Friday, March 18, 2005
A Pinch of Salt
Those of you with long memories may recall that my very first article, on this site, was about Nanny's campaign against salt. Dear old Nanny employed the dubious talents of a "bit part actor", called Sid the Slug, to warn us of the dangers of eating too much salt.
Ah, halcyon days!
I have to confess that I found that campaign to be rather hypocritical; given the fact that Nanny happily feeds school children processed muck, that is loaded to the gunnels with salt and other crap.
Ho hum, Nanny never does think things through.
Anyhoo, it seems that Nanny's clamp-down on salt is, as we all knew, utter bollocks.
This week US specialists have described the anti salt campaign as unscientific and ineffective.
Dick Hanneman, president of the Salt Institute, at a conference in London said:
"If salt reduction was a pill and not a policy it wouldn't pass muster our (U.S.) regulatory authorities, and it shouldn't be promoted by your Government..".
He said that efforts to show that cutting salt consumption actually reduced deaths had proved inconclusive. Out of twelve studies; only one had identified a health benefit, three had found potential risks and eight had found that reducing salt made essentially no difference.
David McCarron, a visiting professor at the University of California at Davis, said that evidence was accumulating that the real cause of high blood pressure was the quality of the diet, not whether it contained salt.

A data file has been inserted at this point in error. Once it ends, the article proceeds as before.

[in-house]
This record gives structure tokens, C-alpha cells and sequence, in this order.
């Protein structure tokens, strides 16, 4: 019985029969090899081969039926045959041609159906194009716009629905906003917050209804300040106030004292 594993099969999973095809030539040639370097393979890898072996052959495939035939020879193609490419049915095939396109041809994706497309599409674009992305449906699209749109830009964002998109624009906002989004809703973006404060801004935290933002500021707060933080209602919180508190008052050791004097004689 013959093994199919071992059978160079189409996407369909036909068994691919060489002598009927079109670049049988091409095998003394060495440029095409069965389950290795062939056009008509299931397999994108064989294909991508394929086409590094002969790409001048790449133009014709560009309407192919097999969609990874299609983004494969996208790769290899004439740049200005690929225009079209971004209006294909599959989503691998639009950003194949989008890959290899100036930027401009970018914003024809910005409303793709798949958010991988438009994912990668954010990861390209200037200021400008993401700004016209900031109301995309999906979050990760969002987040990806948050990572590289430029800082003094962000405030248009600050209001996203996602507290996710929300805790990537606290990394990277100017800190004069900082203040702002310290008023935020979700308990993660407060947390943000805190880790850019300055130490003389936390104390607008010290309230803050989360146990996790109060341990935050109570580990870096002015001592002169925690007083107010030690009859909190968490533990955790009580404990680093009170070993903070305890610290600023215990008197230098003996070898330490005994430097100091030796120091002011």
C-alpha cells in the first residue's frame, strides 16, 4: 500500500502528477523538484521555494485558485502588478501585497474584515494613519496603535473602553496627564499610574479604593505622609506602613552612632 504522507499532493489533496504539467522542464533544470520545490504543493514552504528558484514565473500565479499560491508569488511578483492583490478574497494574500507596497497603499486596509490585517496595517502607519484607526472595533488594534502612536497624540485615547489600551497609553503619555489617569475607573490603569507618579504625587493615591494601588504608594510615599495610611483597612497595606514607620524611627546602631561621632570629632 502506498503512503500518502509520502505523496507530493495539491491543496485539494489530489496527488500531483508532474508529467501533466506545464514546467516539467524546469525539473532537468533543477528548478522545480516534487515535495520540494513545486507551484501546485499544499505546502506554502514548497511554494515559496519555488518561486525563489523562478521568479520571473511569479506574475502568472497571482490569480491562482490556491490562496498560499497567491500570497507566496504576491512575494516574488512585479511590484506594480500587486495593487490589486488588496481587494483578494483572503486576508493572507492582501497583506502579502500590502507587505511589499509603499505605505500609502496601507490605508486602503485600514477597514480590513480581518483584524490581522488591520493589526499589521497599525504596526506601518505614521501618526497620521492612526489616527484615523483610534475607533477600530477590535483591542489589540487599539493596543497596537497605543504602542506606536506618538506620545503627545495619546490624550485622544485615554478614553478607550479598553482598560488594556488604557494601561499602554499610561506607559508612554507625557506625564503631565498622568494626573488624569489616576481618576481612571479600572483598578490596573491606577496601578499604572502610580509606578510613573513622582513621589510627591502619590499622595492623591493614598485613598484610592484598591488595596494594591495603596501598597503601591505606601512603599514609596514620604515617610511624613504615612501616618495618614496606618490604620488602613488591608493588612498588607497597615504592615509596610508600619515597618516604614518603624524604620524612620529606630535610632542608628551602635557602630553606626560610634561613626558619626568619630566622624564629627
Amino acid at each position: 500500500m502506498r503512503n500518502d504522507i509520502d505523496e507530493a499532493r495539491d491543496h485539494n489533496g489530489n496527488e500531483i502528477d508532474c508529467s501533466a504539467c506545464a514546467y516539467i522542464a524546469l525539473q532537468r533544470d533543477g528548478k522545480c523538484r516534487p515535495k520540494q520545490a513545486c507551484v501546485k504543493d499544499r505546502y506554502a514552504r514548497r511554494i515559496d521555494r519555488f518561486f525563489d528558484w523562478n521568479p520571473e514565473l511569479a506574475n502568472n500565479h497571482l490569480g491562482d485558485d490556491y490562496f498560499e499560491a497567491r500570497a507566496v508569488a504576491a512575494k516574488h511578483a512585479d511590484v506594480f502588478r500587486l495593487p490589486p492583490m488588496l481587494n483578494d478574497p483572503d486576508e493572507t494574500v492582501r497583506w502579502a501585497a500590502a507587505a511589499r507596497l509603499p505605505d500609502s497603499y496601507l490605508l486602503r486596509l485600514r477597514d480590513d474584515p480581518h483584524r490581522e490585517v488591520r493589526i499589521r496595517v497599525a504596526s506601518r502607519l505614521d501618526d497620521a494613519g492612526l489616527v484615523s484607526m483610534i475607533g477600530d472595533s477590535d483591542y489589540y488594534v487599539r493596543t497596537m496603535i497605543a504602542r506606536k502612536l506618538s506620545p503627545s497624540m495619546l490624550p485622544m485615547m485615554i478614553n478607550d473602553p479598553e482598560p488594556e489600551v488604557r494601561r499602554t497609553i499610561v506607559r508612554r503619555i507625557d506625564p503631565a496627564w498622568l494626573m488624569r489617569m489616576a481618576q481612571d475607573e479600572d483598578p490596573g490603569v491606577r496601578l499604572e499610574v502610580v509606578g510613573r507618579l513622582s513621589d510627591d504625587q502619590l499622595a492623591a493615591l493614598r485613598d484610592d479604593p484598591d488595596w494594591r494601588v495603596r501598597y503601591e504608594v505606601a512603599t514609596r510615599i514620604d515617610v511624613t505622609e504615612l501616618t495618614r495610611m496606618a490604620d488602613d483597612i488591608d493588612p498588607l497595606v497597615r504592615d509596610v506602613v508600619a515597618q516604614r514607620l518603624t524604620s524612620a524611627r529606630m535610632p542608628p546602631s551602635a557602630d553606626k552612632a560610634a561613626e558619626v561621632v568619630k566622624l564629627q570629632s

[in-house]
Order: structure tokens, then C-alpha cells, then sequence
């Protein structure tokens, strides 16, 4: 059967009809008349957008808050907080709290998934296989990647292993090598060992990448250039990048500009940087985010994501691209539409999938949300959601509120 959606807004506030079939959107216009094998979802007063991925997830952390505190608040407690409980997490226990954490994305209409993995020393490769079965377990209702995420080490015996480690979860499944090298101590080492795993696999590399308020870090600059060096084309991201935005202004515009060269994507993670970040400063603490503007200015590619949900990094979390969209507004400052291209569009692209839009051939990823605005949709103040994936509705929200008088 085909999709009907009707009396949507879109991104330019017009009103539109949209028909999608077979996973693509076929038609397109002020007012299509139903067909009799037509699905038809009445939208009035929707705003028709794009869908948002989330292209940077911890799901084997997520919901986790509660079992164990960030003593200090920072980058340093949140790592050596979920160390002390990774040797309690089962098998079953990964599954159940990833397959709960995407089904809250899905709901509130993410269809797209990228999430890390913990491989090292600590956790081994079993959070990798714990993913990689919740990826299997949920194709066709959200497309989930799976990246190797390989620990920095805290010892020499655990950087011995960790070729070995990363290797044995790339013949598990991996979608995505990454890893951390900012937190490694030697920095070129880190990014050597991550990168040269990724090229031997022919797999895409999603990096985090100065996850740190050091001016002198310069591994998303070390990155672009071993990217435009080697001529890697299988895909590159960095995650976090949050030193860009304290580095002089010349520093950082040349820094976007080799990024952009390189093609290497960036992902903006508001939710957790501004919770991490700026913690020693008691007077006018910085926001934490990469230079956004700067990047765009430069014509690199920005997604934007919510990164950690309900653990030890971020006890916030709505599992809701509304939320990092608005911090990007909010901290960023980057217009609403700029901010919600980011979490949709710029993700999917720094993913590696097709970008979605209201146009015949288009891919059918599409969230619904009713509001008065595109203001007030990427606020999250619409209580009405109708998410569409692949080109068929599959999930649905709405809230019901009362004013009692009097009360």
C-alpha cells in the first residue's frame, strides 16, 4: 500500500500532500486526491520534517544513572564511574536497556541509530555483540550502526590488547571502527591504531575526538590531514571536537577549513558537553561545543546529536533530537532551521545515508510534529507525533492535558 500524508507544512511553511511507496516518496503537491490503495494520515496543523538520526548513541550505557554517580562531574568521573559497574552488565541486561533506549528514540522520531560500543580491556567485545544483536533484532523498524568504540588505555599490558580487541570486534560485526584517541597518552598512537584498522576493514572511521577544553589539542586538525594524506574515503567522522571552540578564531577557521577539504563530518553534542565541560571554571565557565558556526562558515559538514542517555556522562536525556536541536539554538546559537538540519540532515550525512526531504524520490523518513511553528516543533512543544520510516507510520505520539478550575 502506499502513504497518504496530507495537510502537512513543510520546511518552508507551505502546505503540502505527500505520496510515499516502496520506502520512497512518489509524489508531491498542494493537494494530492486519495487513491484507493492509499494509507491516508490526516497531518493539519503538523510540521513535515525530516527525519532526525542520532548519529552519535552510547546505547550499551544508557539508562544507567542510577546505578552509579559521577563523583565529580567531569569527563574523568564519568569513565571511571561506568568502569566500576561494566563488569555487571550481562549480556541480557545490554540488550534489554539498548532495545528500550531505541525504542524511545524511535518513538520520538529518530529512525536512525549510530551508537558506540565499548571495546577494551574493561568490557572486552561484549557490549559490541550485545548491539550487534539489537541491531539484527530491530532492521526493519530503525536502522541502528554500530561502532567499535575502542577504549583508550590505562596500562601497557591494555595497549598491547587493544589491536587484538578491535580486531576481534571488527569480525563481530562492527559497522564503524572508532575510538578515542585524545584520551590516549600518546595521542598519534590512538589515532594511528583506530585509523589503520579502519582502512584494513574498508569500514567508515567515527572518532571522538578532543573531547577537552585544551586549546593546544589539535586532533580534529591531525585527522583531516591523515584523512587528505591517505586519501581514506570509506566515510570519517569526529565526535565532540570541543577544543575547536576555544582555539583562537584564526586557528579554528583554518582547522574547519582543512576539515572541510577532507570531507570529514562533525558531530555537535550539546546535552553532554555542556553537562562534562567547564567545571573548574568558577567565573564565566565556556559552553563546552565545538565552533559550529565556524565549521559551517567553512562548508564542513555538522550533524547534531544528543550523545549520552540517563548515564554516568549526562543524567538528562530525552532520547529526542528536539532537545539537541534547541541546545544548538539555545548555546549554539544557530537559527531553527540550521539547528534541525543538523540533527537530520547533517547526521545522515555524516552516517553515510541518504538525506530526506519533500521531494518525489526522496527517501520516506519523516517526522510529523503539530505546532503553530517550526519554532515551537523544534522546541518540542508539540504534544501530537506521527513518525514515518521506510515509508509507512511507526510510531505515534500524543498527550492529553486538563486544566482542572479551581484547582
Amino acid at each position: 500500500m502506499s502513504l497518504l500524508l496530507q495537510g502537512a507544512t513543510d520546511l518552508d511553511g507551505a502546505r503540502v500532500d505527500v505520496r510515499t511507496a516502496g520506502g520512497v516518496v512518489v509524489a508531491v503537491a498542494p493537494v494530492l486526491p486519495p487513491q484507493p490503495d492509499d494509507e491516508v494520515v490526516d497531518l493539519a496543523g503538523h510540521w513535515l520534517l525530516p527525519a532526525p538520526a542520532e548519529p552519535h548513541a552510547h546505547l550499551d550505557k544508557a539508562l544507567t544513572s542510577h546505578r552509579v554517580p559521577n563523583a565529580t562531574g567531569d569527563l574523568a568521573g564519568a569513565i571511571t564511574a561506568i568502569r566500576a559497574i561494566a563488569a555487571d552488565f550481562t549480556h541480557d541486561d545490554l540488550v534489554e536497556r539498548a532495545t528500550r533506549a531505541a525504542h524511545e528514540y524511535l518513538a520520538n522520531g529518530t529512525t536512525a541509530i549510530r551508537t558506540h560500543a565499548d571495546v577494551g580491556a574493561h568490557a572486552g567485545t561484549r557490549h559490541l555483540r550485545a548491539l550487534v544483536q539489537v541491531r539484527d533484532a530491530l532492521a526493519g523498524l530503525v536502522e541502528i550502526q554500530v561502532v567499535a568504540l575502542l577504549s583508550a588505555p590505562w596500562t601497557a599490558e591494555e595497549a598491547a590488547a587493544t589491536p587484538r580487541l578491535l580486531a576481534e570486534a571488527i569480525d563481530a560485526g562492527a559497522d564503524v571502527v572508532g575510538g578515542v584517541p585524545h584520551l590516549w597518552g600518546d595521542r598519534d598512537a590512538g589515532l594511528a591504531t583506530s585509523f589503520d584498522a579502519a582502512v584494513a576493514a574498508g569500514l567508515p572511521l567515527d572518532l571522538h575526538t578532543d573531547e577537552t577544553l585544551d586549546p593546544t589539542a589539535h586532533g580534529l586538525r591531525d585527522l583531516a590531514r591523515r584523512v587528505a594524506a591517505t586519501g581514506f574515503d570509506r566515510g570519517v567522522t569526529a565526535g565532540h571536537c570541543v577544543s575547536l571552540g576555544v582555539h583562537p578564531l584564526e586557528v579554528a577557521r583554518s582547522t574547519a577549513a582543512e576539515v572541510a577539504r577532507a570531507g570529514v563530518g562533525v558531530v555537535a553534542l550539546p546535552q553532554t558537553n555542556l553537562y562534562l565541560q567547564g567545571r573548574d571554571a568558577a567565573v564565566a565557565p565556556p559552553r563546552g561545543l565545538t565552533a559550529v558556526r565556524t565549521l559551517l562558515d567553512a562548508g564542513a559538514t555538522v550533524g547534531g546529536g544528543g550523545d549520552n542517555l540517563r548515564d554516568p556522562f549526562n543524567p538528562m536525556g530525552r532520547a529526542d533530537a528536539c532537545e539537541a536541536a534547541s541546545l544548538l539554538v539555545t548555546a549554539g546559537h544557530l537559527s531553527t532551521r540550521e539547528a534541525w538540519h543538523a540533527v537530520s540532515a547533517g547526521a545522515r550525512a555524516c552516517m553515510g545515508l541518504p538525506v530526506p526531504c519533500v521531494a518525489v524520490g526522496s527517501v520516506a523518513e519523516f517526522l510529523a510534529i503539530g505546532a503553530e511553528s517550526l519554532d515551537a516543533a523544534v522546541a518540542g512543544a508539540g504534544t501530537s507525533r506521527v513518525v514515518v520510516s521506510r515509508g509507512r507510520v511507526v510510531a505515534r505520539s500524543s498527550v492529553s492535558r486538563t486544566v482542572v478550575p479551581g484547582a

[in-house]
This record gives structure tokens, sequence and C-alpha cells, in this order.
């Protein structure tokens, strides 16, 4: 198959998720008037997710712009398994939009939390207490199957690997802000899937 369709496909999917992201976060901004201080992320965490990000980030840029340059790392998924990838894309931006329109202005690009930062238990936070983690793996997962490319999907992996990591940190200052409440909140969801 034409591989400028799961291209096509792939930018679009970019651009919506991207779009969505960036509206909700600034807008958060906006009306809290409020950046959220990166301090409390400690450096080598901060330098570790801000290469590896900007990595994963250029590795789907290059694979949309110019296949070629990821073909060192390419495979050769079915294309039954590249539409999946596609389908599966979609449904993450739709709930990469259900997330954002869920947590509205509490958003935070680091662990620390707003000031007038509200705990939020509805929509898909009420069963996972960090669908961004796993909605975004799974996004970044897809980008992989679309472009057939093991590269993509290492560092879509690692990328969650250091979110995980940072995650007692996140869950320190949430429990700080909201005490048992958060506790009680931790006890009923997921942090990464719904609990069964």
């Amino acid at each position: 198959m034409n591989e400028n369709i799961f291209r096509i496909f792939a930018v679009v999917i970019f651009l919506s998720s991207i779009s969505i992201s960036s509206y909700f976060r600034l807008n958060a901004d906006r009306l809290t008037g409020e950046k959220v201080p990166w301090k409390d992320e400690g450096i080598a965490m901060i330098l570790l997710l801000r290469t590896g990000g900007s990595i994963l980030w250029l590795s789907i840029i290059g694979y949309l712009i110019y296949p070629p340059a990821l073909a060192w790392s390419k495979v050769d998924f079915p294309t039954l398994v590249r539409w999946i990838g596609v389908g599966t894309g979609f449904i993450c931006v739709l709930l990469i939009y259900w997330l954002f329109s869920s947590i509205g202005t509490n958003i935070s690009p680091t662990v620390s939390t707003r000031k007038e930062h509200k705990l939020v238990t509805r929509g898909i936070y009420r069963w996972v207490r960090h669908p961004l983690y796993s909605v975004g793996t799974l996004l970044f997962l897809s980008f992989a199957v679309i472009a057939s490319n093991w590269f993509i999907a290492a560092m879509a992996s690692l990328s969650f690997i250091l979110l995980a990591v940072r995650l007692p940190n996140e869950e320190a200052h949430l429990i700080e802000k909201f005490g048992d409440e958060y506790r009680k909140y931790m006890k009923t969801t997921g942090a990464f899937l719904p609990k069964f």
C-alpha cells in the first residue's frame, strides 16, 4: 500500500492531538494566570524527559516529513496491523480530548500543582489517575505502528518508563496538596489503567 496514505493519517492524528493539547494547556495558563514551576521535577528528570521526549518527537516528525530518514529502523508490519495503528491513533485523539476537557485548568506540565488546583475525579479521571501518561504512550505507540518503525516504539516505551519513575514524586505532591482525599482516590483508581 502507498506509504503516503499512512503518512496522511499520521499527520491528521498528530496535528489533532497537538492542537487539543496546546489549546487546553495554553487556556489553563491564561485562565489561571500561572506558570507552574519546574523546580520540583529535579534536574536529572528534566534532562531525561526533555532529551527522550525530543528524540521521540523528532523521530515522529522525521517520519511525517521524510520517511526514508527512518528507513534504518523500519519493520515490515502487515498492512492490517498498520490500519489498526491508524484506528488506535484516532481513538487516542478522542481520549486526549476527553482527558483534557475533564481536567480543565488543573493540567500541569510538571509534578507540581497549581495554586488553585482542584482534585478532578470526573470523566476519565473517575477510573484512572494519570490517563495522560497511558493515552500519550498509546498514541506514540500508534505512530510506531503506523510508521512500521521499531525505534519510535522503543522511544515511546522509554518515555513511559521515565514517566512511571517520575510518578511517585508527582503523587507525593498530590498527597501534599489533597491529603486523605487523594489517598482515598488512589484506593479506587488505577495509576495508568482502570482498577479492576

Britain's policy is stuck in the past, he said, there's news!
He cited evidence that moving to a diet richer in fruit, vegetables and dairy products had a far greater effect on blood pressure than reducing salt.
Exactly, as usual with Nanny's food fads it is utter codswallop (there's a word I haven't used for a while!) to blame one single food for the Nation's ills.
I would like to remind Nanny that if she were really serious about her anti salt campaign, she would stop feeding British school children the poisonous processed muck dished out in school canteens across the country.
Note the daily allowance for a child's school meal in Britain is 37p.
However, as we all know, improving the diet of school children would cost money; something that Nanny is only prepared to spend on the children of her chums in the European Commission (see yesterday's article).